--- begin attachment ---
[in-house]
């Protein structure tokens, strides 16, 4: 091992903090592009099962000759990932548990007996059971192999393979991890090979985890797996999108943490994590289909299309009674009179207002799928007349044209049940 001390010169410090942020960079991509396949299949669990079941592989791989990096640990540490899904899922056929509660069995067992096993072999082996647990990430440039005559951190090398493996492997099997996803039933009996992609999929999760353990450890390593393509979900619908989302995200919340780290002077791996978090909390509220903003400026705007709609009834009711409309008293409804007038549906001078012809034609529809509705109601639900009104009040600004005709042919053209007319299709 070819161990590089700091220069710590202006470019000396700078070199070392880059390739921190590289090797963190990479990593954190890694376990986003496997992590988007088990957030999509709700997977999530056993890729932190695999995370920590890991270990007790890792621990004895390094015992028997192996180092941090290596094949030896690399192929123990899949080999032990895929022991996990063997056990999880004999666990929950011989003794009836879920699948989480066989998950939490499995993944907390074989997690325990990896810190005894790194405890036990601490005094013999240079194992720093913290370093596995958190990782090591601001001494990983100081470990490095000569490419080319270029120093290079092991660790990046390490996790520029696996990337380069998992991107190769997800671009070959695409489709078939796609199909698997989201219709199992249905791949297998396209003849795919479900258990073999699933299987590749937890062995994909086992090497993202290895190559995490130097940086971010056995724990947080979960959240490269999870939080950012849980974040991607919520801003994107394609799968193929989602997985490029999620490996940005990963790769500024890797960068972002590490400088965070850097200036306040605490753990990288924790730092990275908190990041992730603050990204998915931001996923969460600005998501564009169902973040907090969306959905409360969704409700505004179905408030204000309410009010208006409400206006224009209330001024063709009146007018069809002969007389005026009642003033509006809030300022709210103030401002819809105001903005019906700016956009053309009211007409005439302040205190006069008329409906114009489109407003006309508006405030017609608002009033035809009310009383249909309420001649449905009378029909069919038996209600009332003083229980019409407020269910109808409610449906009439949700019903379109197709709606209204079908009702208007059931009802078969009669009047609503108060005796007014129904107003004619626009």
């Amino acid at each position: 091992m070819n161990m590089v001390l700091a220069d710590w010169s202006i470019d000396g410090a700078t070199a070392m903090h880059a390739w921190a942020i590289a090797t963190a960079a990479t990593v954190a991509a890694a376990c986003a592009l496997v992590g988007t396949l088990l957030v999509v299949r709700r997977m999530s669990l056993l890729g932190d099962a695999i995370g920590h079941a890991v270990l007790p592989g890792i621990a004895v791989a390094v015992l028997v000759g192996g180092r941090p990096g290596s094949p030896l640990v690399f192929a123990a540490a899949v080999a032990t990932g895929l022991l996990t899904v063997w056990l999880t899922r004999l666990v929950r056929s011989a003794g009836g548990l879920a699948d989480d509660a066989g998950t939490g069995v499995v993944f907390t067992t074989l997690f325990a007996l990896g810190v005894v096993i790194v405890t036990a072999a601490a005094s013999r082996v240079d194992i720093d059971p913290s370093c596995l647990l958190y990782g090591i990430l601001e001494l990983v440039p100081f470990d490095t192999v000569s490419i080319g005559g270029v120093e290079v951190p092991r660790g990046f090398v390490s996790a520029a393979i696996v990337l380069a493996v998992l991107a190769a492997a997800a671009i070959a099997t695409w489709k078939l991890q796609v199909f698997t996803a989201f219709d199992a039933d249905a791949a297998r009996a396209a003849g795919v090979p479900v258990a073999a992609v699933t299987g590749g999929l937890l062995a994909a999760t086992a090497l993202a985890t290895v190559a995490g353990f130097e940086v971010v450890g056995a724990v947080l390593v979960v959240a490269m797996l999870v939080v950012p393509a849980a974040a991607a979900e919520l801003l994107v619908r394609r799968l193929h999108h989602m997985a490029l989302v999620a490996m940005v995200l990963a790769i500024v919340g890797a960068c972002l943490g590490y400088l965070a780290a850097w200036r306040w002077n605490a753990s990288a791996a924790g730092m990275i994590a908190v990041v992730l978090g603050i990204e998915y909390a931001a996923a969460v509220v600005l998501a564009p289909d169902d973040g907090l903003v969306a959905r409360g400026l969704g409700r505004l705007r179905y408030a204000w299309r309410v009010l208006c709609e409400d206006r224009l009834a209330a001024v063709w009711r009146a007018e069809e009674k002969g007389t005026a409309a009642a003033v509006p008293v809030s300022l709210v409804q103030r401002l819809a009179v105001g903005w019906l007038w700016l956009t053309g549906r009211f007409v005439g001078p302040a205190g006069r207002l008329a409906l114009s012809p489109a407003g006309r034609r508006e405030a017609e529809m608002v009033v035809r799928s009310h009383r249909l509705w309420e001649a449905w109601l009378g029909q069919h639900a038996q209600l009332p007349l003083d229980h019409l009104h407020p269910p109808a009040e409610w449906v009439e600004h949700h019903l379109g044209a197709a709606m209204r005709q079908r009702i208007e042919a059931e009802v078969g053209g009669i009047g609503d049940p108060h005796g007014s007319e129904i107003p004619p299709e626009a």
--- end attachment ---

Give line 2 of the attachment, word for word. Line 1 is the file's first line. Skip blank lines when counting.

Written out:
């Protein structure tokens, strides 16, 4: 091992903090592009099962000759990932548990007996059971192999393979991890090979985890797996999108943490994590289909299309009674009179207002799928007349044209049940 001390010169410090942020960079991509396949299949669990079941592989791989990096640990540490899904899922056929509660069995067992096993072999082996647990990430440039005559951190090398493996492997099997996803039933009996992609999929999760353990450890390593393509979900619908989302995200919340780290002077791996978090909390509220903003400026705007709609009834009711409309008293409804007038549906001078012809034609529809509705109601639900009104009040600004005709042919053209007319299709 070819161990590089700091220069710590202006470019000396700078070199070392880059390739921190590289090797963190990479990593954190890694376990986003496997992590988007088990957030999509709700997977999530056993890729932190695999995370920590890991270990007790890792621990004895390094015992028997192996180092941090290596094949030896690399192929123990899949080999032990895929022991996990063997056990999880004999666990929950011989003794009836879920699948989480066989998950939490499995993944907390074989997690325990990896810190005894790194405890036990601490005094013999240079194992720093913290370093596995958190990782090591601001001494990983100081470990490095000569490419080319270029120093290079092991660790990046390490996790520029696996990337380069998992991107190769997800671009070959695409489709078939796609199909698997989201219709199992249905791949297998396209003849795919479900258990073999699933299987590749937890062995994909086992090497993202290895190559995490130097940086971010056995724990947080979960959240490269999870939080950012849980974040991607919520801003994107394609799968193929989602997985490029999620490996940005990963790769500024890797960068972002590490400088965070850097200036306040605490753990990288924790730092990275908190990041992730603050990204998915931001996923969460600005998501564009169902973040907090969306959905409360969704409700505004179905408030204000309410009010208006409400206006224009209330001024063709009146007018069809002969007389005026009642003033509006809030300022709210103030401002819809105001903005019906700016956009053309009211007409005439302040205190006069008329409906114009489109407003006309508006405030017609608002009033035809009310009383249909309420001649449905009378029909069919038996209600009332003083229980019409407020269910109808409610449906009439949700019903379109197709709606209204079908009702208007059931009802078969009669009047609503108060005796007014129904107003004619626009």